Happy Mother’s Day
Mother’s Day that we know today started in 1908 with the campaigns of peace activist Anna Jarvis demanding the US Government to set aside a memorial day to celebrate, cherish and honour that special woman in everybody’s lives – Mom. In many countries the second Sunday in May is dedicated to all the mothers, mother figures and motherhood in general as a token day for appreciation towards mothers, their selfless contribution and efforts in the lives of their children. This is an intimate, emotional and happy day for the children who express their love, respect and appreciation to their mother.
The earliest celebration of motherhood can be traced back to ancient Greeks and Romans who held festivals in honour of mother goddesses Rhea and Cybele. The most recent precursor to the modern mother’s day celebration can be attributed to an early Christian festival called Mothering Sunday and over time the tradition of returning to the mother church shifted more towards a practise of children presenting their mothers with flowers and other gifts of appreciation. In the present times Mother’s Day has gained a more commercial makeover and is celebrated across the globe though its roots lie in the US.
Here we’ll try to peek into the mother’s day festivities traditions across the globe.
US: Celebrated on the 2nd Sunday of May this is a national holiday in the USA and is the next biggest festival after Christmas and Valentine’s Day. Apart from hoisting the national flag in houses and government buildings to honour the mothers of the country it’s majorly the restaurants and gift shops that make a quick kill on and before mother’s day. Children lavish their moms with gifts, restaurant visits, flowers, cakes and other tokens of love.
UK: Mentioned earlier Mother’s Day has its roots in Mothering Sunday in the UK observed on the fourth Sunday of Lent. Over time it got fused with the more Americanised Mother’s Day idea but has till date retained its traditional date and name. Children gift flowers to their moms’ roses, carnations and chrysanthemums being the main attraction. Baking a rich almond cake aptly known as the mothering cake is a highlight of the celebrations.
France: Celebrated as Fetes des meres on the fourth Sunday of May, Mother’s Day in France is very similar in style with the US. Mothers are bestowed with gifts, cards, flowers along with family dinners. In case the fourth Sunday overlaps with Pentecost, Mother’s Day celebrations are pushed back a week.
India: In our own country also Mother’s Day is celebrated with much fervour on the same day as in US second Sunday of May. This is a relatively new inclusion in our list of festivities and is welcomed with gifts and mementoes for mothers and a gala family meal outside or made by the other members of the family.
Mexico: Mexicans celebrate their mothers on a fixed day of May 10. Children ensure that they are together with their moms as a family on the eve of this special day. Special masses are held at churches high point being the playing of las maA+-anitas and distribution of the traditional morning meal tamales and atole , to all local mothers .The merriment continues with gifting of cards and flowers to the moms elders buying it from the market and younger ones being more creative and making the handmade varieties.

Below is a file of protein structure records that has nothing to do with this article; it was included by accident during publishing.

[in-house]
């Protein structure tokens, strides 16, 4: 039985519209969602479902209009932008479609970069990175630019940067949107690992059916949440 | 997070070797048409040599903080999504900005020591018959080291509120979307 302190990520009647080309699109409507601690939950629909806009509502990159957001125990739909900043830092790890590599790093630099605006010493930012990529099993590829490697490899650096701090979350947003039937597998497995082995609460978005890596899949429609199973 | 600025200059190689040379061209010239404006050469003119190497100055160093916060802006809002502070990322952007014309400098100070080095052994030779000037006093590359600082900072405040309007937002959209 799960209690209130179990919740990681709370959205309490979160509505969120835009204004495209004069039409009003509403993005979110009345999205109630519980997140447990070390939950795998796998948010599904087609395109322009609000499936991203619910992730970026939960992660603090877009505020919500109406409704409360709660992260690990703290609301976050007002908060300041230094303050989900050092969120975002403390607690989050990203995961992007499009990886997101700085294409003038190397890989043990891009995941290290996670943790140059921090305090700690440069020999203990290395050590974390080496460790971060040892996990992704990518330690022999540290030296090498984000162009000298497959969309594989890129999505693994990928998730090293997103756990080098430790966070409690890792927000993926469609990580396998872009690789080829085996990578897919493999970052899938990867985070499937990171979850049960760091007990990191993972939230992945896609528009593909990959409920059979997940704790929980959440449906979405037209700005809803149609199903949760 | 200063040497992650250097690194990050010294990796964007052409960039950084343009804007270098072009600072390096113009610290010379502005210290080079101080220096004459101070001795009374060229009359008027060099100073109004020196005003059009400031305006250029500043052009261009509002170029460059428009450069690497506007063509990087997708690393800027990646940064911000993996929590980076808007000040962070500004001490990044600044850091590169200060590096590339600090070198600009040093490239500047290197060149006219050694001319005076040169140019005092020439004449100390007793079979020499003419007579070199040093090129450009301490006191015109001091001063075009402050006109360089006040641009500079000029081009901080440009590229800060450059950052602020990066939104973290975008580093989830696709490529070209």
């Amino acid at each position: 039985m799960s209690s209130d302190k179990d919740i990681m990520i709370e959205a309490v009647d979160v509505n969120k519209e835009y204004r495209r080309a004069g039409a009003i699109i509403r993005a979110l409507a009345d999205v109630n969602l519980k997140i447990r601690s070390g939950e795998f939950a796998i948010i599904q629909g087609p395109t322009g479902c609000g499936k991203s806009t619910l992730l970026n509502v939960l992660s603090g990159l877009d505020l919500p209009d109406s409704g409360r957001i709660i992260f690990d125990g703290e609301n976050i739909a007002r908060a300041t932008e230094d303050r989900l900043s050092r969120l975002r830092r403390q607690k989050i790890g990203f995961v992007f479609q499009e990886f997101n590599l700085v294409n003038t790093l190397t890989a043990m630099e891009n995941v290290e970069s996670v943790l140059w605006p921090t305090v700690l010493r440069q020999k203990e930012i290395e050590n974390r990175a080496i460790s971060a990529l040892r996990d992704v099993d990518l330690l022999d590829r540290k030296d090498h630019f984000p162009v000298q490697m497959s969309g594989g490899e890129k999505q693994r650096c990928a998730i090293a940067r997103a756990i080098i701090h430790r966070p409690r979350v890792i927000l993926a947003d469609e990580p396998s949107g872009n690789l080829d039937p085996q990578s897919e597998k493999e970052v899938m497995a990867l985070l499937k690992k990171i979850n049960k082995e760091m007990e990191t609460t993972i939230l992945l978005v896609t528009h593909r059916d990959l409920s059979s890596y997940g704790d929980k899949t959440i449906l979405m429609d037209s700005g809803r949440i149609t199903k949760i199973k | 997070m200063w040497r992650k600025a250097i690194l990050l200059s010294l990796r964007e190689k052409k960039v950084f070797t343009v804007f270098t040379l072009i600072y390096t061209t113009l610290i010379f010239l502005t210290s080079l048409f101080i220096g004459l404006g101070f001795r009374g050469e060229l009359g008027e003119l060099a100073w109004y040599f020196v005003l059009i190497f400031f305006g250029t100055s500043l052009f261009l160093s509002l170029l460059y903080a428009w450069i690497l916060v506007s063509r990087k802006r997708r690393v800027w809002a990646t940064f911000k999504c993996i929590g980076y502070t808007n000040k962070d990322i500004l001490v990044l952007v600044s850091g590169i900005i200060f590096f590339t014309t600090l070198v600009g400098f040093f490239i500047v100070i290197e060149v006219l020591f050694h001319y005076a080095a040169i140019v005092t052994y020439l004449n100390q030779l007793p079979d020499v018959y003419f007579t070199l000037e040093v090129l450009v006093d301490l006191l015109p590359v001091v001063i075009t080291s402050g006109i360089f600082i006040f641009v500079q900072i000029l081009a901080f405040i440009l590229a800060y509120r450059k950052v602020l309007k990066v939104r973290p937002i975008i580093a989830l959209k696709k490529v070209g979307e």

Japan: Haha no Hi as the Japanese call it was initially aligned with the birthday of Empress Koujun in March however after WWII it was moved to the American custom of 2nd Sunday in May. The day is celebrated by mostly gifting flowers carnations in particular by the children to their beloved mothers.
China: China celebrates Mother’s Day on the 2nd Sunday of May like many countries with gifting of flowers and other expressions of filial love. The Government also honours mothers and introduces projects related to socio economic upliftment of poor mothers on this date.
Russia: In the former Soviet Union days Mother’s day coincided with International Women’s Day to honour women in all their avatars. Post the formation of Soviet Russia Mothers’ Day is celebrated on the last Sunday of November though gifts are still mostly shared in March. Gifting forget me not’s denoting the love for closest ones is the high point of the celebrations.
Egypt: Mother’s Day in Egypt and in many Arab countries fall on March 21 – the first day of spring in the northern hemisphere which is an unofficial holiday and spent mostly in gift giving and general celebration.
South Africa: Like the US, Mother’s Day is celebrated on the second Sunday in May with much gaiety. Children show their love and honour for their mothers as well as grandmothers and mother figures by spending quality time with them. Pink and red carnations are gifted to living mothers and white ones to the deceased. The day passes in gifting and family dine outs.
Australia: Mother’s Day is celebrated with a lot of joy and excitement on the 2nd Sunday of May in Australia. Australians similar to the Americans celebrate the day with gifting their mothers and care givers with flowers, cakes and made by children meals. Children traditionally wear coloured carnations as a gesture of love and appreciation for the living mothers and white ones for the deceased.
Mother’s Day celebration traditions are similar across countries wherein every daughter or son tries to spend the day in their own little big way their love and appreciation for their individual mothers. Globalisation has commercialised this once intimate festival and card shops, florists and restaurants all make bumper sales on this day. Children leave no stone unturned to make this day special for their mothers who’s the best in the world.
Just follow our 10 Tips to Learn New Languages Quickly and surprise you mum on this Mother’s Day. What are you waiting for?